On Influence, and Using It Wisely

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This week, Forbes named me one of their Top 10 Travel Influencers of 2017. You can also read CNN Travel’s piece about it here.

I’m deeply honored. After working so hard for so long, it’s gratifying to receive this kind of recognition, and all the sweeter to receive it alongside several of my friends.

And it got me thinking about the strange and wonderful industry in which I’ve been ensconced for the past seven years: professional travel blogging.

For those of us who are long-timers, dating back to 2010 or previously, we didn’t get into travel blogging for the money. There was very little money back then; if you made any money in 2010, it was probably from text link sales or a teeny bit of Google AdSense. Hell, when I started, I thought the only way you could make money as a travel blogger was through a book or TV deal.

We got into travel blogging because we wanted to tell our stories. Some of us started writing for our friends and family; some of us dreamed of writing for a wide audience from the beginning. We wanted to share the world with people, and for North Americans, we wanted to introduce our fellow citizens to the almost-unheard-of concept of long-term travel.

Me? I wanted to help women travel the world safely.

Of course I wanted to entertain strangers with my writing (I started blogging as a college freshman in 2002!) and share all my favorite travel stories. And once the money started rolling in, I wanted to keep my travels going as long as possible.

But helping women travel the world safely? Showing them that yes, it’s okay if you want to travel the world, you can do it alone if you want, and you’re not selfish or a horrible person for wanting that in your life? That has always been what drives me. That’s the audience I’m writing to with every word, including this sentence.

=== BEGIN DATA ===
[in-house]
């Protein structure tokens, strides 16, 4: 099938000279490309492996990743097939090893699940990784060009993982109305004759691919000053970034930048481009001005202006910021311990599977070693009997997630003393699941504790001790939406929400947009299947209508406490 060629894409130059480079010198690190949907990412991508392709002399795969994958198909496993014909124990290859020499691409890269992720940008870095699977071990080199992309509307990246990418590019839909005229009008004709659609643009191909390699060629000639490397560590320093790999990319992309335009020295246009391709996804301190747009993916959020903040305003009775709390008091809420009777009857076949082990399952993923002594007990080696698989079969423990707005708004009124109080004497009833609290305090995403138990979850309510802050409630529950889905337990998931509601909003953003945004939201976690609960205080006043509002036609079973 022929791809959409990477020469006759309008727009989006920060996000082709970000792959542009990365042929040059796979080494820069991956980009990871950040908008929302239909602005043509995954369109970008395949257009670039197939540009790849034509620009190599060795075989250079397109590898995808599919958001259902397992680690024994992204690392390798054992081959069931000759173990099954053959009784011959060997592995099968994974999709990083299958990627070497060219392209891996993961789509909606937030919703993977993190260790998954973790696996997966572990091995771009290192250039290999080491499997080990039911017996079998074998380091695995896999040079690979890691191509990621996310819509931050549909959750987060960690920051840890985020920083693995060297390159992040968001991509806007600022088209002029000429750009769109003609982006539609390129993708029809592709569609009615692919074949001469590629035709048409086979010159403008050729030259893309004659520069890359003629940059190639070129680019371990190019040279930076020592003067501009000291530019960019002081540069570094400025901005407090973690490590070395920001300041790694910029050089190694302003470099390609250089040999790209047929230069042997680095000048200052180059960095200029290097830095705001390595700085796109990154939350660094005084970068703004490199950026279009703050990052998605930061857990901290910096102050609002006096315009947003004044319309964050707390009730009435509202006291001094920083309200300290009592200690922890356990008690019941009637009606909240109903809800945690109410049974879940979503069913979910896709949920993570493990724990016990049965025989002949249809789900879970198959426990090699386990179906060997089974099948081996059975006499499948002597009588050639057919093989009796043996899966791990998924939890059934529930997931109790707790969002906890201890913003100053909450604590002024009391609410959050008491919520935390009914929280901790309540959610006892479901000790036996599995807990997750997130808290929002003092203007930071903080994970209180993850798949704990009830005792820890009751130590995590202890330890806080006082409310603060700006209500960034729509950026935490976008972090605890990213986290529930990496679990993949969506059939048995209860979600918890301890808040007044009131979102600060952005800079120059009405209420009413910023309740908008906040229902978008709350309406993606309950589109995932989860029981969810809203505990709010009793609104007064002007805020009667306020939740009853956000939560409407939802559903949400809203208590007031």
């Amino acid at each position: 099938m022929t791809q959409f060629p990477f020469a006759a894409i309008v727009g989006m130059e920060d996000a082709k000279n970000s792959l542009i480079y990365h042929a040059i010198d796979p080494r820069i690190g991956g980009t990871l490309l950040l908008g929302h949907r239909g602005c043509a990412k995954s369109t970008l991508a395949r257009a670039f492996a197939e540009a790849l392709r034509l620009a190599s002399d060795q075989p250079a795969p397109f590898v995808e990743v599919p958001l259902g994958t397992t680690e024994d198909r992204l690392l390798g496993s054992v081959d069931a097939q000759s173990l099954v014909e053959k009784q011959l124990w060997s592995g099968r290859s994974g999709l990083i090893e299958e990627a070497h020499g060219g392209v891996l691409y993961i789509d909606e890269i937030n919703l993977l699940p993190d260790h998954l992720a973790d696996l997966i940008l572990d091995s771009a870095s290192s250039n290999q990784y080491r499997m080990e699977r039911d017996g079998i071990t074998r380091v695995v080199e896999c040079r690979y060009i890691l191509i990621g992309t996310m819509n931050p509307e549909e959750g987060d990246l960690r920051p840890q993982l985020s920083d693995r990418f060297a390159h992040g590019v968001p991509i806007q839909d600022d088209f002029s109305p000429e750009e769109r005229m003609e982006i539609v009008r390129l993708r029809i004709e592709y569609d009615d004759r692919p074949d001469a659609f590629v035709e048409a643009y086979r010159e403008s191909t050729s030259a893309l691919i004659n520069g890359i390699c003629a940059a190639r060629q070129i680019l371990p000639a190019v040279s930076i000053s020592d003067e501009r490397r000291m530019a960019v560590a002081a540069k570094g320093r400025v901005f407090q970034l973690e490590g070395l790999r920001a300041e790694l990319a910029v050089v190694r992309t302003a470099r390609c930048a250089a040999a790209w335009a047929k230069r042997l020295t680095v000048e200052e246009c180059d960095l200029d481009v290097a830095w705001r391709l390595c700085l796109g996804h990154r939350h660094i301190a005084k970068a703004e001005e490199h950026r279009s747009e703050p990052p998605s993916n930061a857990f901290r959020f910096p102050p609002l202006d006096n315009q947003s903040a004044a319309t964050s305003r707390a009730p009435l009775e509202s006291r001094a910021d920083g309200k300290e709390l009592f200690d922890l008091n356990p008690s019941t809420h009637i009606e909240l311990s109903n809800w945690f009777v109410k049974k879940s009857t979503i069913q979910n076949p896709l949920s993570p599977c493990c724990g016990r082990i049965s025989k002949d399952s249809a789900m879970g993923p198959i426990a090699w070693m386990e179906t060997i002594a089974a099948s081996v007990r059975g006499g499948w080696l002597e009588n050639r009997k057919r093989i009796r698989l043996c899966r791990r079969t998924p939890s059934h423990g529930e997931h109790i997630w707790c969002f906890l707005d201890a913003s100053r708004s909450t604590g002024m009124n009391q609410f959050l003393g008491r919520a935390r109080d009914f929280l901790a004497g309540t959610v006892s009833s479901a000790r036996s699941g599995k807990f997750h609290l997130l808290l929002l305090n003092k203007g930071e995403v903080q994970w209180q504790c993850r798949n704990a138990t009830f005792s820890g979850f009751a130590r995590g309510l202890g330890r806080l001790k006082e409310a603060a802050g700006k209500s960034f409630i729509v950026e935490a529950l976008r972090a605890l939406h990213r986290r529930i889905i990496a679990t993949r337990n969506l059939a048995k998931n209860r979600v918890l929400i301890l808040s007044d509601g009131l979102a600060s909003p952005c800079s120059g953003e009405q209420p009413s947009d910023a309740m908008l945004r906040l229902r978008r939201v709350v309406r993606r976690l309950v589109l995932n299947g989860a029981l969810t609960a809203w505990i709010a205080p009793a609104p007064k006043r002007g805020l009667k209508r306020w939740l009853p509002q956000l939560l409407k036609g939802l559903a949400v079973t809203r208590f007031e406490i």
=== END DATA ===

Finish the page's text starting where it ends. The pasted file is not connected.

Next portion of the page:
We all wanted to help — all us long-timers. We wanted to show people how to travel on a budget. How to hack points and miles. How to travel as a family. How to visit countries that were perceived as being too dangerous. Basically, we all wanted to change commonly held misconceptions about travel.

As the years passed — 2010, 2011, 2012 — more and more money entered our fledging industry. Freelance writing opportunities cropped up. Groundbreaking blogger campaigns took place in Costa Brava, Spain, and Emilia-Romagna, Italy. Sponsored content became a thing. Affiliates were no longer just for people with sky-high traffic. Bloggers proudly announced they were giving up text links. And then the holy grail arrived — the paid press trip.

It’s around then that the industry changed. In the early years, there had been plenty of bloggers who hoped to subsidize their travels and get some cool stays at swanky resorts; by 2014 or so, people were starting travel blogs specifically for the money.

When money is your biggest motivator, it affects everything — your travels, your content, and the industry as a whole.

I worry about the impact of other influencers entering the travel space.

As far as the travel blogging niche goes, it’s not as big or flush with cash as fashion, beauty, or home blogging. There are lots of reasons for that, but one is that travel is not an impulse buy. You see a pretty dress, a cool lipstick, or a cute set of placemats and it’s easy to rationalize buying it.

But planning a trip, especially an international, expensive, or complicated trip, can take years. You don’t just hit a button and randomly book a safari in South Africa for next week.

Case in point? I learned about the Sydney Bridgeclimb on season 2 of The Amazing Race when I was 17 and yearned to do it someday. I finally did it when I was 29. Travel ROI takes time.

There is money in the travel blogging industry, but it’s nowhere near the level of money for fashion bloggers. Travel blogging’s perks, however, are unbeatable. And that’s why lots of lifestyle bloggers, primarily fashion bloggers, have started to rebrand and add travel as a specialty. This mostly takes the form of posing in luxury hotels and in front of natural wonders in various outfits.

Some are quite good. Gary Pepper in one of the pink lakes of Western Australia is one pictorial that has always stunned me.

But to consider these bloggers and Instagrammers as travel influencers could potentially be dangerous. Why? Picture this. A luxury hotel invites a fashion blogger to Cartagena, Colombia. She gets picked up at the airport by a chauffeur, does several photo shoots in and around the hotel, and has a great time exploring the old city but doesn’t set foot outside it.

Predictably, her followers start asking her, “Is it safe to go to Colombia?”

And she replies, “Sure, it’s totally fine!”